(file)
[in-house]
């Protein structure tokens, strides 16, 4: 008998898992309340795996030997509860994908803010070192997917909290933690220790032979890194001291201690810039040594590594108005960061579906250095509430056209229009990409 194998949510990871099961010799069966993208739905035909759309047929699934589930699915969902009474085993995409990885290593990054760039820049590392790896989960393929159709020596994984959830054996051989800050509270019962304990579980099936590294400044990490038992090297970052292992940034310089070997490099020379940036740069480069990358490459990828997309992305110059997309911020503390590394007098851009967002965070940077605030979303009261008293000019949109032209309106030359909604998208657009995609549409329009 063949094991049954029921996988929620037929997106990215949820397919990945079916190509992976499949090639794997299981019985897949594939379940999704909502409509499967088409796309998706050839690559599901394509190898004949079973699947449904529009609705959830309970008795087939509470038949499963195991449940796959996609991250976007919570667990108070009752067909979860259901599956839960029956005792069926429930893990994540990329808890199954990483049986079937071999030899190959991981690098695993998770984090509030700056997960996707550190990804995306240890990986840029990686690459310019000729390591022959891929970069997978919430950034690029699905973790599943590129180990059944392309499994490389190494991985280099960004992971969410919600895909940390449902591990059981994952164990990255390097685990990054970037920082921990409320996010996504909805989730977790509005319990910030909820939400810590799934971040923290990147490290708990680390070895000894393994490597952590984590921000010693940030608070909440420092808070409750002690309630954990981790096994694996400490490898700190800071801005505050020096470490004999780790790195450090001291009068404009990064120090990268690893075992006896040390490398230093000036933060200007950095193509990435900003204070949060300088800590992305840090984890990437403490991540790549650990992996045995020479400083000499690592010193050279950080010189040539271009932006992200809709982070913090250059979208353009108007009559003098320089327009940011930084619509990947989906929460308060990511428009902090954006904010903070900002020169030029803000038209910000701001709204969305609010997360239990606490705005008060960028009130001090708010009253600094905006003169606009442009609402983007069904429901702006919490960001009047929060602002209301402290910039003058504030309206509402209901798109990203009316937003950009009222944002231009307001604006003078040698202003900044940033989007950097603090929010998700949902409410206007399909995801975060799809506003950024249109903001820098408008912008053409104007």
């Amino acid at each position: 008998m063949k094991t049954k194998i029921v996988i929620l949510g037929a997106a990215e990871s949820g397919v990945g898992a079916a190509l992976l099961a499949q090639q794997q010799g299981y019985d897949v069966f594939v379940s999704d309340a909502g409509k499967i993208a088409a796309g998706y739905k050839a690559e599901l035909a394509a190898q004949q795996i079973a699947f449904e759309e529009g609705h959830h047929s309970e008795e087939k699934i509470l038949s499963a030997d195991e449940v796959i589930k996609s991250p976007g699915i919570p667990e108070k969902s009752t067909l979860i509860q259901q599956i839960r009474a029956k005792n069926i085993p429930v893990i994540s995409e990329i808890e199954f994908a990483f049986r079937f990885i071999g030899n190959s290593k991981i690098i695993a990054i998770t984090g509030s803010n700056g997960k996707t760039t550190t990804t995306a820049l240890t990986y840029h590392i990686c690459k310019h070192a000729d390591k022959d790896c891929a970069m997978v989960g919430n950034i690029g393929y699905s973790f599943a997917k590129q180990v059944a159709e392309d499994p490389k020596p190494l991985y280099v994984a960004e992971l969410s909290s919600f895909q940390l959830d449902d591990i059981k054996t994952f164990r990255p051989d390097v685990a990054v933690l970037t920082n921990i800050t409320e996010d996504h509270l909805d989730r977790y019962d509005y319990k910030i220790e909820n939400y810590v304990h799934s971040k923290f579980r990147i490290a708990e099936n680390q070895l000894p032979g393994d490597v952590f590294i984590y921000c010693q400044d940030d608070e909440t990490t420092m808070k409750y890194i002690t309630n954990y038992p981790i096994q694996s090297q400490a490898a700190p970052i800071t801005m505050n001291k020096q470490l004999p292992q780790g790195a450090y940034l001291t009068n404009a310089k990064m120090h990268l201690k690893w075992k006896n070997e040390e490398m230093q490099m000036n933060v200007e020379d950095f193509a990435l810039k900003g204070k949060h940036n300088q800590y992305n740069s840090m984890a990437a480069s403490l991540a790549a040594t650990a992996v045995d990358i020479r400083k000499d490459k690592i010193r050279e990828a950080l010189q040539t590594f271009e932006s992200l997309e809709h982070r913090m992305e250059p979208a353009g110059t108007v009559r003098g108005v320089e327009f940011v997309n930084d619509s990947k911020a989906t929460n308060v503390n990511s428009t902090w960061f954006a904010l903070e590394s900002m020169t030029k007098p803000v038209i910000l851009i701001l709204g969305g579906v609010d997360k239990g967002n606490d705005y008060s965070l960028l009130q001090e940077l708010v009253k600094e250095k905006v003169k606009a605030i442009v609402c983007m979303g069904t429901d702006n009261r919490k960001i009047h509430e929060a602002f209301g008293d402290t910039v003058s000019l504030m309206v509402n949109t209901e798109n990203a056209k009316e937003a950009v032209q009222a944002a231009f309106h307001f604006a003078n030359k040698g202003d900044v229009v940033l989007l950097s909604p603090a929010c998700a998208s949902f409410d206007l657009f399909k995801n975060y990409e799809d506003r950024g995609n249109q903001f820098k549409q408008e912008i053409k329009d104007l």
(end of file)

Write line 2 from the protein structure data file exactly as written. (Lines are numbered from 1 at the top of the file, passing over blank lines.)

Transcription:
């Protein structure tokens, strides 16, 4: 008998898992309340795996030997509860994908803010070192997917909290933690220790032979890194001291201690810039040594590594108005960061579906250095509430056209229009990409 194998949510990871099961010799069966993208739905035909759309047929699934589930699915969902009474085993995409990885290593990054760039820049590392790896989960393929159709020596994984959830054996051989800050509270019962304990579980099936590294400044990490038992090297970052292992940034310089070997490099020379940036740069480069990358490459990828997309992305110059997309911020503390590394007098851009967002965070940077605030979303009261008293000019949109032209309106030359909604998208657009995609549409329009 063949094991049954029921996988929620037929997106990215949820397919990945079916190509992976499949090639794997299981019985897949594939379940999704909502409509499967088409796309998706050839690559599901394509190898004949079973699947449904529009609705959830309970008795087939509470038949499963195991449940796959996609991250976007919570667990108070009752067909979860259901599956839960029956005792069926429930893990994540990329808890199954990483049986079937071999030899190959991981690098695993998770984090509030700056997960996707550190990804995306240890990986840029990686690459310019000729390591022959891929970069997978919430950034690029699905973790599943590129180990059944392309499994490389190494991985280099960004992971969410919600895909940390449902591990059981994952164990990255390097685990990054970037920082921990409320996010996504909805989730977790509005319990910030909820939400810590799934971040923290990147490290708990680390070895000894393994490597952590984590921000010693940030608070909440420092808070409750002690309630954990981790096994694996400490490898700190800071801005505050020096470490004999780790790195450090001291009068404009990064120090990268690893075992006896040390490398230093000036933060200007950095193509990435900003204070949060300088800590992305840090984890990437403490991540790549650990992996045995020479400083000499690592010193050279950080010189040539271009932006992200809709982070913090250059979208353009108007009559003098320089327009940011930084619509990947989906929460308060990511428009902090954006904010903070900002020169030029803000038209910000701001709204969305609010997360239990606490705005008060960028009130001090708010009253600094905006003169606009442009609402983007069904429901702006919490960001009047929060602002209301402290910039003058504030309206509402209901798109990203009316937003950009009222944002231009307001604006003078040698202003900044940033989007950097603090929010998700949902409410206007399909995801975060799809506003950024249109903001820098408008912008053409104007």